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How to install or manage Symantec AntiVirus and Symantec Endpoint Protection components through Remote Desktop


Article ID: 151462


Updated On:


Endpoint Protection


Can Symantec AntiVirus, Symantec System Center, Symantec Endpoint Protection or Symantec Endpoint Protection Manager be installed or managed through Remote Desktop?

Installation or management of Symantec AntiVirus and Symantec Endpoint Protection components through Remote Desktop (RDP) while not in console mode may not complete correctly. Sections of the SSC, SEP and/or SEP Manager interface may show partial or no information. After installing Symantec Endpoint Protection Manager there are Java -1 errors or the first three tabs in the SEPM may be missing or blank. Some Symantec services may not stop or the installation of the ODBC connector may fail. Clients may check into the SSC or SEPM sporadically or not at all. Client machines may or may not get policy or LiveUpdate content.


RDP sessions that are not in console mode do not allow access to the console registry on the remote computer. This is a security feature implemented by Microsoft to keep users from impacting the computer directly by accessing registry values. These sessions create a temporary session file that includes the user's session registry and file structure. This is cached on the server until a predetermined time set by the administrator or removed during server maintenance. This may disable the ability of the SSC or SEPM to start Symantec services critical to functionality. Alternatively, once started, those services may fail for no apparent reason. The Symantec services related to IIS require a console session to allow for proper installation and configuration.


Configuring Remote Desktop for Full Control

The following steps will enable console-level Remote Desktop on Microsoft Windows Server 2003 and Windows XP computers.

1. Click Start and then click Run.
2. Enter the command: gpedit.msc
3. Expand Administrative Templates in the left pane, under Computer Configuration.
4. Expand Windows Components.
5. Click on Terminal Services in the left pane.
6. Double-click Sets rules for remote control of Terminal Services user sessions in the right pane.
7. Click Enabled on the Setting tab.
8. Click Full Control with user's permission in the Options box and then click OK.

Note: It is not recommended to leave this configuration in place permanently as it could become a security issue. This could provide unauthorized users access to the console, the registry and give them full permissions.

Opening a remote Console Session

The following steps describe how to open a console session directly through Remote Desktop.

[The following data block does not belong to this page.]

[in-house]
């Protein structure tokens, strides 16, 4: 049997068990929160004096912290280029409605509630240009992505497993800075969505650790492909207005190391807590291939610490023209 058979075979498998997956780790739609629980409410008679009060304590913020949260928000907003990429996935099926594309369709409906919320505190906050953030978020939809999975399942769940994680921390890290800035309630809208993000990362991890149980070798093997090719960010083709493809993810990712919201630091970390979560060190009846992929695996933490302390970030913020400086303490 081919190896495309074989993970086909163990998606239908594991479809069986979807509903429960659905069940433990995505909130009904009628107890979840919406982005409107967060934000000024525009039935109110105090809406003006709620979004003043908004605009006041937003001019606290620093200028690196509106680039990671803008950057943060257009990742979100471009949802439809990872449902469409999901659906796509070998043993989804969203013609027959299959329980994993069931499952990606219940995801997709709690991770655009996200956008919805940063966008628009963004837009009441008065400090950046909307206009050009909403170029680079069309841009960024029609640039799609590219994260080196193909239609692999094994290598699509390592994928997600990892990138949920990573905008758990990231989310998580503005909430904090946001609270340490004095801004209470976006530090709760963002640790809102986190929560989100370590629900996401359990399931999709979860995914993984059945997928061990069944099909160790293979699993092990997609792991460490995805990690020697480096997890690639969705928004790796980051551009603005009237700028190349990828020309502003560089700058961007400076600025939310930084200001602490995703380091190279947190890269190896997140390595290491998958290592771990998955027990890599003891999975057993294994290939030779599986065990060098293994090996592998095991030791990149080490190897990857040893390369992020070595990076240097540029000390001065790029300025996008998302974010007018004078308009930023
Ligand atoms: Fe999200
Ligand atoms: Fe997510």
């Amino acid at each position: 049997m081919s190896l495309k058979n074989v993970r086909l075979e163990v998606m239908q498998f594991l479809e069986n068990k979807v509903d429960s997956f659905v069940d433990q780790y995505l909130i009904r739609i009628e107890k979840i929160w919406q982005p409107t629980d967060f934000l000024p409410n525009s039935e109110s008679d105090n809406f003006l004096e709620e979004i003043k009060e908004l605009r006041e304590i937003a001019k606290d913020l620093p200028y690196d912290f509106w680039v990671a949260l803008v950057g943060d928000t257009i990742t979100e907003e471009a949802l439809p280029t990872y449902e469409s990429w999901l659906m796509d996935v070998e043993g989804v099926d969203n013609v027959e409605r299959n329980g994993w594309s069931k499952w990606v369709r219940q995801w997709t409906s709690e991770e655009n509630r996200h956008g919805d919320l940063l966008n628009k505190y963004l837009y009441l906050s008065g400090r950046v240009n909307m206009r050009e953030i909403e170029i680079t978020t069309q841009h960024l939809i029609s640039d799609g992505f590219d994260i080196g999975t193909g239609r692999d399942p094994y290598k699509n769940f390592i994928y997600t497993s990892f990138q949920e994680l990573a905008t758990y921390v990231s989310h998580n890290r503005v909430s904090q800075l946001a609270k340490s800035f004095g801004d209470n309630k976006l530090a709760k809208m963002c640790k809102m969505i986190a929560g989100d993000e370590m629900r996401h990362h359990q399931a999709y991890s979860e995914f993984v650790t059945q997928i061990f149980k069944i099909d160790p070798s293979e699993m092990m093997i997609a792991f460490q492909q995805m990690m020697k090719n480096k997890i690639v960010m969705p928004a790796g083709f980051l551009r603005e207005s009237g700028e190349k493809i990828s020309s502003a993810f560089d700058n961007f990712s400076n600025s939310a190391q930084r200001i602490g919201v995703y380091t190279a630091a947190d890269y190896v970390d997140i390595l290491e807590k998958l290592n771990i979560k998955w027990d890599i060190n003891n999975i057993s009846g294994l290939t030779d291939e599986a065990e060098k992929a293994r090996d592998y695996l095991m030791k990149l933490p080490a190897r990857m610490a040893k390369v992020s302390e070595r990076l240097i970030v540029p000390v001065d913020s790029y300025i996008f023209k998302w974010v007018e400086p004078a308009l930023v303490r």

Note: Anyone connected to this session will be logged out and removed from the session. If the server is on but no one is logged in locally, your connection will be forced into a non-console session.

1. Click Start and then click Run.
2. Enter the command: mstsc -v:servername /f -console

RDP 6.1 has removed the console switch and replaced it with admin. See Technical Information for more information. To get the console session with 6.1, type the following: mstsc -v:servername /f -admin

Shadowing the Console Session

Similar to opening a console session, you can also choose to shadow the console session. This method allows you to control a console session that is already in use.

The following steps describe how to shadow the console session.

1. Click Start and then click Run.
2. Enter the command: mstsc -v:servername /f
3. Once connected, click Start and then click Run (within the RDP session.)
4. Enter the command: shadow 0

You should see the following message: “Your session may appear frozen while remote control approval is being negotiated. Please wait.”

The user controlling the remote console session should see the following message: “Domain\User is requesting to control this session remotely. Do you accept?”

If the remote user accepts the connection then a shadow of the console session is negotiated.

To disconnect the shadow session, press CTRL + *. You will then be returned to the original non-console session.

Verifying the Console Session

The following steps describe how to verify that you are connected to the console session.

1. Click Start and then click Run.
2. Enter the command: query console or qwinsta
3. The current session will be prefixed with ">"
4. If the current session ID is not 0 (Zero) then you don't have full access to the console registry.
NOTE: The value SESSIONNAME can be misleading... a mstsc session name will always be of the form "rdp-tcp#XX" even when using the /console or /admin switch.

Technical Information
RDP 6.1 is standard with Vista and Server 2008 and is a recommended download for XP and 2000.

Additionally, when using RDP 6.1 and connecting to a machine with RDP 6.0, running a SET in CMD will display the following:


If session ID is O, this is shadowing console. If you run a QWINSTA in CMD you will get more detailed session information. Our install must be done through shadow of console (SESSION 0) or Console Session ONLY.